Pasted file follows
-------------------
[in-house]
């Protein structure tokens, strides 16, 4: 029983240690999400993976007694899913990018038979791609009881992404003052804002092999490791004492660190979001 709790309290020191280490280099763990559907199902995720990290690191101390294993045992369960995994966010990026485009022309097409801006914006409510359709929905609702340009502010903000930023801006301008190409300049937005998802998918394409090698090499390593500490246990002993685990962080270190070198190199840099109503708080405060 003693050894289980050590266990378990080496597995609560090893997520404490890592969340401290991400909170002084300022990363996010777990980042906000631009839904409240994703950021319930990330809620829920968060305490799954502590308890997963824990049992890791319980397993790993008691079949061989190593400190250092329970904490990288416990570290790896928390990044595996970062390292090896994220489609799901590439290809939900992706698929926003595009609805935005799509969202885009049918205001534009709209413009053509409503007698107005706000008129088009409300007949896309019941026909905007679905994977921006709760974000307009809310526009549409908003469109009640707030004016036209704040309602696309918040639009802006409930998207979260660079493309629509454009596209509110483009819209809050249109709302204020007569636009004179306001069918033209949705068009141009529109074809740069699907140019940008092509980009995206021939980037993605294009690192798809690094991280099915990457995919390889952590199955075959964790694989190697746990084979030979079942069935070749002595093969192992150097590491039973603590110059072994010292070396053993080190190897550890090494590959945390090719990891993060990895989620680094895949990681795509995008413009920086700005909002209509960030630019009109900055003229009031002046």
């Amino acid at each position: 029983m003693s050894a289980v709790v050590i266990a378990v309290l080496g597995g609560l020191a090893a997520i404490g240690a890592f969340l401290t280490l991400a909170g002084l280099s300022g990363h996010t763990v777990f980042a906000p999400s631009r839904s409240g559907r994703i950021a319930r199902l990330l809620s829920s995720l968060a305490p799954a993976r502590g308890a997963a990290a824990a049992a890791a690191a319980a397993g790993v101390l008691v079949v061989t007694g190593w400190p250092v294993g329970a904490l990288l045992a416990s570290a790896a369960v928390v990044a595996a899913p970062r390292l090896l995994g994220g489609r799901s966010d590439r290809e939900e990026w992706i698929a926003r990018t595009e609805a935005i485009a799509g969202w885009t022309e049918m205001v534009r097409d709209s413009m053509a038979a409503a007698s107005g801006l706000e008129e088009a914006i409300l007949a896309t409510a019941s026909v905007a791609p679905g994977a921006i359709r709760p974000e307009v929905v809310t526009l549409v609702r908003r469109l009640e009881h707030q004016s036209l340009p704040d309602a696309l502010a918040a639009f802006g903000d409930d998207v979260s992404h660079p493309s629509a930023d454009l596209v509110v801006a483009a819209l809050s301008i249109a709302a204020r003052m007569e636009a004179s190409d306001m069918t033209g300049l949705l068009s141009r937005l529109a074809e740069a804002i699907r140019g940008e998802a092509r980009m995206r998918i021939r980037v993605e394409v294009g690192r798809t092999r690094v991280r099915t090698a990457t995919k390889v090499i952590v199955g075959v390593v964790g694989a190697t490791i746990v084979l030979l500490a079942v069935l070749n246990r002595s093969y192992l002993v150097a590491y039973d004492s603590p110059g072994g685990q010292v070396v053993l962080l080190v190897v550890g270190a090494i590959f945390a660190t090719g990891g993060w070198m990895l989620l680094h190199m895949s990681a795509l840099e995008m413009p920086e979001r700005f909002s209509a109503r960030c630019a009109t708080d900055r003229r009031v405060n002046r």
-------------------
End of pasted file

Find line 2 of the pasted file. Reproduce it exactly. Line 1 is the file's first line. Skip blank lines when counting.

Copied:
């Protein structure tokens, strides 16, 4: 029983240690999400993976007694899913990018038979791609009881992404003052804002092999490791004492660190979001 709790309290020191280490280099763990559907199902995720990290690191101390294993045992369960995994966010990026485009022309097409801006914006409510359709929905609702340009502010903000930023801006301008190409300049937005998802998918394409090698090499390593500490246990002993685990962080270190070198190199840099109503708080405060 003693050894289980050590266990378990080496597995609560090893997520404490890592969340401290991400909170002084300022990363996010777990980042906000631009839904409240994703950021319930990330809620829920968060305490799954502590308890997963824990049992890791319980397993790993008691079949061989190593400190250092329970904490990288416990570290790896928390990044595996970062390292090896994220489609799901590439290809939900992706698929926003595009609805935005799509969202885009049918205001534009709209413009053509409503007698107005706000008129088009409300007949896309019941026909905007679905994977921006709760974000307009809310526009549409908003469109009640707030004016036209704040309602696309918040639009802006409930998207979260660079493309629509454009596209509110483009819209809050249109709302204020007569636009004179306001069918033209949705068009141009529109074809740069699907140019940008092509980009995206021939980037993605294009690192798809690094991280099915990457995919390889952590199955075959964790694989190697746990084979030979079942069935070749002595093969192992150097590491039973603590110059072994010292070396053993080190190897550890090494590959945390090719990891993060990895989620680094895949990681795509995008413009920086700005909002209509960030630019009109900055003229009031002046």